Monday, 2 May 2011

US kills Osama bin Laden, blows Pak cover

US kills Osama bin Laden, blows Pak cover
Chidanand Rajghatta, TNN | May 3, 2011, 01.12am IST

A screen grab from FBI's Most Wanted website taken on May 2, 2011 shows the status of Osama bin Laden as deceased. (Reuters Photo)
WASHINGTON: The United States hunted down and killed the world's most wanted terrorist and 9/11 perpetrator Osama bin Laden in the wee hours of Monday. American Navy Seals stormed a compound in suburban Abbottabad in Pakistan, about 50 miles north of the capital Islamabad, and gunned down bin Laden after a firefight in an operation that took just 40 minutes to execute but four years to fructify.

After identifying bin Laden through photos and videos, and collecting DNA and other evidence, they spirited the body of the Al Qaeda leader out of Pakistan, and later dumped him in the sea in a perplexing move. US officials later said they were conforming to Islamic tenets to bury the dead within 24 hours, but the real purpose of the sea burial was evidently aimed at denying any possible shrine being established for the Al Qaeda leader. Bin Laden was a Saudi national, but the Saudi monarchy reportedly refused to accept his body. The location of the dumping was not identified.

The Obama administration kept Pakistan out of the loop, informing the government in Islamabad about the operation and its purpose only after it was completed. President Obama and Secretary of State Hillary Clinton acknowledged broad intelligence cooperation from Pakistan but did not attribute any operational help from their so-called ally and did not even thank Pakistan.

Suspicion is deep in Washington that Pakistan's military intelligence establishment was sheltering bin Laden, because of his location in a massive compound in a cantonment close to the prominent kakul military academy. Questions are being asked whether the compound was an ISI safehouse.

President Obama and other US officials described a small all-American team, involving Navy Seals in two helicopters, taking part in the swift operation in the dead of the night. Remarkably, there were no US casualties.

Bin laden reportedly put up a fight, but he was shot in the head. Two couriers, through whom he was traced, his eldest son, and an unidentified woman, were killed in the firefight.

There was a US mishap though that resulted in one of the choppers being forced to land in the middle of Abbottabad, possibly as a result of being shot down, recalling the debacles in Iran and Somalia. But the American team regrouped and fled without casualties.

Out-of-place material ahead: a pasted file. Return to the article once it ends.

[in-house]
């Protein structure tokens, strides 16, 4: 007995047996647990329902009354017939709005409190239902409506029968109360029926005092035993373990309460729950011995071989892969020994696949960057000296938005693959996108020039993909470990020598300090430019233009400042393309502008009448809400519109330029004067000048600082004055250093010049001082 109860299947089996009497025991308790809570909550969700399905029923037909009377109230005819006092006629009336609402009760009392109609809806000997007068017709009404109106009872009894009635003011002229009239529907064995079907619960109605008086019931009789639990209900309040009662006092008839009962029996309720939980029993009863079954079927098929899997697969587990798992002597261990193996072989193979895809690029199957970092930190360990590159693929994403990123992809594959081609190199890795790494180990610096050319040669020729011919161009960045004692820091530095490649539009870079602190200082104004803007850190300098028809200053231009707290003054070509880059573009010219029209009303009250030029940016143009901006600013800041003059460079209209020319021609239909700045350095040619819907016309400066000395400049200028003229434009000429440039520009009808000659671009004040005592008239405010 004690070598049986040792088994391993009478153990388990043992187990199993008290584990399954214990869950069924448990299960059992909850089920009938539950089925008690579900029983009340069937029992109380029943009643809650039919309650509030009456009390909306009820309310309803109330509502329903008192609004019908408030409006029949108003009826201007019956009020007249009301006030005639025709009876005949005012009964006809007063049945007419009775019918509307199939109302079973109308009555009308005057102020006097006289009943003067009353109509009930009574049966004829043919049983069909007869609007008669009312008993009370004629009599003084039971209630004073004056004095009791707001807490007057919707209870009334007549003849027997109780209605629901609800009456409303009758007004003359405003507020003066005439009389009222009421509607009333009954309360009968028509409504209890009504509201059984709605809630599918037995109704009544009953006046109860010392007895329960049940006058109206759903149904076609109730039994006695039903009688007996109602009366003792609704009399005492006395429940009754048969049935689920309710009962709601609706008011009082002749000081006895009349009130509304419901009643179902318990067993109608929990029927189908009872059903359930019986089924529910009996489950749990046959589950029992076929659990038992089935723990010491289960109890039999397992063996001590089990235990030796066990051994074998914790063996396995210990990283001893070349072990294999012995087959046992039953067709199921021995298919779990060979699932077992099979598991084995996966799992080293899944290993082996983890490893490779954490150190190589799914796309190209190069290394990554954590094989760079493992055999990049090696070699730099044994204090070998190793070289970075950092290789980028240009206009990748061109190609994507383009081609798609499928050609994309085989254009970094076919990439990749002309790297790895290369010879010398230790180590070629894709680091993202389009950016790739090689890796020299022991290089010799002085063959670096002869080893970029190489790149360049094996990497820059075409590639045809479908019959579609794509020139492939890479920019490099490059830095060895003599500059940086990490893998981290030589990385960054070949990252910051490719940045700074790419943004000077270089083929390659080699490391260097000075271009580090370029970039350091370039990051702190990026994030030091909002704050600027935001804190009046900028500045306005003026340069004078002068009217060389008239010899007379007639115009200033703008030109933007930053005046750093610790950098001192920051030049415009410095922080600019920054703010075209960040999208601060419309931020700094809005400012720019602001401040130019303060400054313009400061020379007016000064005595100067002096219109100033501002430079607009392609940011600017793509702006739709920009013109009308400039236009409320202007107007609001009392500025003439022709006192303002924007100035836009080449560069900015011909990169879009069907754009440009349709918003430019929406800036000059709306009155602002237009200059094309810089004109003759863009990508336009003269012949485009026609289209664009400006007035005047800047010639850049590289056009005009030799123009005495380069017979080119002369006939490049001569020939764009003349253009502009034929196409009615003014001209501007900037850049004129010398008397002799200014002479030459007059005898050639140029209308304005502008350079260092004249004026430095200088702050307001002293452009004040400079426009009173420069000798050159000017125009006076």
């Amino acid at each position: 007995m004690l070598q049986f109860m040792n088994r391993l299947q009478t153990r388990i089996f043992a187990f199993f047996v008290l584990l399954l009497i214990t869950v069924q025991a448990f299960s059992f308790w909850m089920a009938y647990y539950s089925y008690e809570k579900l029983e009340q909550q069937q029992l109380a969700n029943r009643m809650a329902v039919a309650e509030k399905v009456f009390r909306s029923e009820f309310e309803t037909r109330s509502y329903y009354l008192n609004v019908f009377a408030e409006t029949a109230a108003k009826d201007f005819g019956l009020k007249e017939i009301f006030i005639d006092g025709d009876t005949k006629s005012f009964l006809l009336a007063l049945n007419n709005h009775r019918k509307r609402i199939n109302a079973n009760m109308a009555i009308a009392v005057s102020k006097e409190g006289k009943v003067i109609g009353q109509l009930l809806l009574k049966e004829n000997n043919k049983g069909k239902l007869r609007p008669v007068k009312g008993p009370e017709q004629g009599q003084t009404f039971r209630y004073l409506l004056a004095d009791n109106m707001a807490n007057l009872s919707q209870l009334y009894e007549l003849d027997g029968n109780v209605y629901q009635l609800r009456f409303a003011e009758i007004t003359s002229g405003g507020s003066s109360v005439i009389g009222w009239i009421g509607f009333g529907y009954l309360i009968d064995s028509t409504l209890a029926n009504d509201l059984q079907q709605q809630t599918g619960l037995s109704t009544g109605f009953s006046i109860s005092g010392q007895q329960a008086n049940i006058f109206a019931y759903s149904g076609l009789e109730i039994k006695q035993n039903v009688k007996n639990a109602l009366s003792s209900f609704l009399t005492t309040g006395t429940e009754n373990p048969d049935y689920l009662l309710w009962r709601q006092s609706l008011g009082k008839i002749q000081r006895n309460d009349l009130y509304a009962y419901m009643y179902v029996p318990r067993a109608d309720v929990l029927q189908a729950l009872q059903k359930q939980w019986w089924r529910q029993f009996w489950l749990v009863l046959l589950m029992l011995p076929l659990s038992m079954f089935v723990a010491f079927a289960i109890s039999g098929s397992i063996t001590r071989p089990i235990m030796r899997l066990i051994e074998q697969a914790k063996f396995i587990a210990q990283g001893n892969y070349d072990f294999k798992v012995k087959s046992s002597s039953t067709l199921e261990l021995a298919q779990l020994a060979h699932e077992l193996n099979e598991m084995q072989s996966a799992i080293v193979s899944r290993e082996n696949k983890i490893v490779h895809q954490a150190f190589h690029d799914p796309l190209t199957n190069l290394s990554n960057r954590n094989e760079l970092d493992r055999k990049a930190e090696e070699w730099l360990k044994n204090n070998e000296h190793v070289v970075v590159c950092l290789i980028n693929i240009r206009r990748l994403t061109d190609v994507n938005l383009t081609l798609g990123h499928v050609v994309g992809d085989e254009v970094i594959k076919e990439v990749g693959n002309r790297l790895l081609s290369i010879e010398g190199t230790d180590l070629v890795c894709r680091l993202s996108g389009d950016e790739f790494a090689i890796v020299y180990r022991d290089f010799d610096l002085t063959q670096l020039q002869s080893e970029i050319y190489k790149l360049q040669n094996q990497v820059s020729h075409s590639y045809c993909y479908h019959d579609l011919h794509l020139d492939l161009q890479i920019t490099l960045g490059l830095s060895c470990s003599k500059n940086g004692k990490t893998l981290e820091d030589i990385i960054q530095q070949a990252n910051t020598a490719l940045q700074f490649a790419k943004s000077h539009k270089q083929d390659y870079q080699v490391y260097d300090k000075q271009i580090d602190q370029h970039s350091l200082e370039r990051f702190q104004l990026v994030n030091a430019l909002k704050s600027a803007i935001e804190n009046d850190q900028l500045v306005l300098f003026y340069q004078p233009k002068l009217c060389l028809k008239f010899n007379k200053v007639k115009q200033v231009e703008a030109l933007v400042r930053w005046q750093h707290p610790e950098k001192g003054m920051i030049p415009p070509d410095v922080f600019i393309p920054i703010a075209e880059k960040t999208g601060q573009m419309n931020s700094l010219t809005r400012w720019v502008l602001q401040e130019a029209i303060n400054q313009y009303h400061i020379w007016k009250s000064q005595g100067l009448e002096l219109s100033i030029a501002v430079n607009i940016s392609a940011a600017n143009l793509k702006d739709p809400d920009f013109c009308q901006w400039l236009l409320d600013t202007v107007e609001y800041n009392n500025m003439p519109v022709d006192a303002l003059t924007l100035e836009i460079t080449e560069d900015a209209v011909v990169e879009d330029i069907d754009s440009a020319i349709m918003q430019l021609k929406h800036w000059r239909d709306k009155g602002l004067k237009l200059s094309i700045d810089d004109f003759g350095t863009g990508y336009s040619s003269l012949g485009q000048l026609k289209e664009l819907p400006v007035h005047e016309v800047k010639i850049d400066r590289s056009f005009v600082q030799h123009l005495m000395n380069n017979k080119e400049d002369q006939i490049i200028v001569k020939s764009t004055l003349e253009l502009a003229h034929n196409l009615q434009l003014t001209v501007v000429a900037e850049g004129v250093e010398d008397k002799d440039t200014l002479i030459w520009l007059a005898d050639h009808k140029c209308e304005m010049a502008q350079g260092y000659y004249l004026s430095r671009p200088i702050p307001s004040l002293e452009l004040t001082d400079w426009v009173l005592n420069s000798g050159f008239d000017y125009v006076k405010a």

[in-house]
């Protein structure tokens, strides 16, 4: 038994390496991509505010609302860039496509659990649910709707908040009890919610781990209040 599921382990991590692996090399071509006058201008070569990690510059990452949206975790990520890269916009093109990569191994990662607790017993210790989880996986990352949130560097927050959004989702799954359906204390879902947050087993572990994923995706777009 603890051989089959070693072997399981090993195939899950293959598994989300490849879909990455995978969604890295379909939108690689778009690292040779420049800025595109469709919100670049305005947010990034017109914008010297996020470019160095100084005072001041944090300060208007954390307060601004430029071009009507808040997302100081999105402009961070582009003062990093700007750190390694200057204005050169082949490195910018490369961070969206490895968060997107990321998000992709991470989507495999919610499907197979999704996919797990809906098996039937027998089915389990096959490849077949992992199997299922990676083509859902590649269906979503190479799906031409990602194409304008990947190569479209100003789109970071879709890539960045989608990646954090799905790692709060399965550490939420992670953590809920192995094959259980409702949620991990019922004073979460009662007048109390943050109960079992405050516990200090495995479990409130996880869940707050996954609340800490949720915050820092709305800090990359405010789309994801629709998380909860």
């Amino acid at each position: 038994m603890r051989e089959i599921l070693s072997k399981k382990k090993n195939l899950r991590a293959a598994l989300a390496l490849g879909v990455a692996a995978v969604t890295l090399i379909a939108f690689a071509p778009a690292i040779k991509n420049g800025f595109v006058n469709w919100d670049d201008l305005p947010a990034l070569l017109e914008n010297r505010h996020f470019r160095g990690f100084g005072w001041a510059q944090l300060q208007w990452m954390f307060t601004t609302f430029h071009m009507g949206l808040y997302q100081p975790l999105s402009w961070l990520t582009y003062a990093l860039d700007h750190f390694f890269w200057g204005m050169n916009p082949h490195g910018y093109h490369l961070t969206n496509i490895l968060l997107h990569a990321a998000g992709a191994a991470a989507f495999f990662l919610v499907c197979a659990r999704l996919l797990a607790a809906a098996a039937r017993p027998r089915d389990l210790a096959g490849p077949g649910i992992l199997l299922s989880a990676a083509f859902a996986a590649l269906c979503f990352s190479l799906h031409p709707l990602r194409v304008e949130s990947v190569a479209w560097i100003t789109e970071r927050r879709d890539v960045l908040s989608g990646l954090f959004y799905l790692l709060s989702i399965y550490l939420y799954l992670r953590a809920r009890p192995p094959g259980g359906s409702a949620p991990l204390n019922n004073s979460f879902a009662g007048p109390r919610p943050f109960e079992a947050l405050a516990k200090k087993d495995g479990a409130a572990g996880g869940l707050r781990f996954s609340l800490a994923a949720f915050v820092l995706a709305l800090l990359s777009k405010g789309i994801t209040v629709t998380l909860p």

President Obama went on air around 11 p.m US East Coast time, after the operation was over and the American team established decisively that their dead quarry was indeed Osama bin Laden. "Justice has been done," Obama said. Americans across the country rejoiced through the night at punishing the man who had gloated at killing 3000 people on 9/11, mostly Americans, but also many other nationals, including some 40 Indians. The front gates of the White House and Ground Zero in New York became party central.

Here is the immediate fallout of nailing bin Laden
• Internationally, it restores US prestige as country that gets the job done
• Domestically, it raises President Obama's stock, strengths his hand for hard economic decisions and increases his chances of a second term
• Militarily, it offers US a chance to offer peace on its terms to shell-shocked extremists, accelerate the political process in Afghanistan, and withdraw its troops soon.

It also offers the opportunity for Washington to straighten out a shamed, embarrassed and humiliated Pakistan. Also shot in the process of US exterminating bin Laden is Islamabad, which is at least in the dog house if not up shit creek.

The country has once again been served with a "either you are with us or against us" notice. US analysts say Islamabad, or more pertinently the country's military establishment in Rawalpindi, now has to make a decisive call to give up using terrorism as a policy option.

"The operation also highlights that Pakistan is truly at the epicenter of global terrorism," said Heritage Foundation expert and former CIA analyst Lisa Curtis. "The fact that the world's most wanted terrorist was captured in a major Pakistani city should silence those Pakistanis who rejected the idea of bin Laden being in the country as a western conspiracy."

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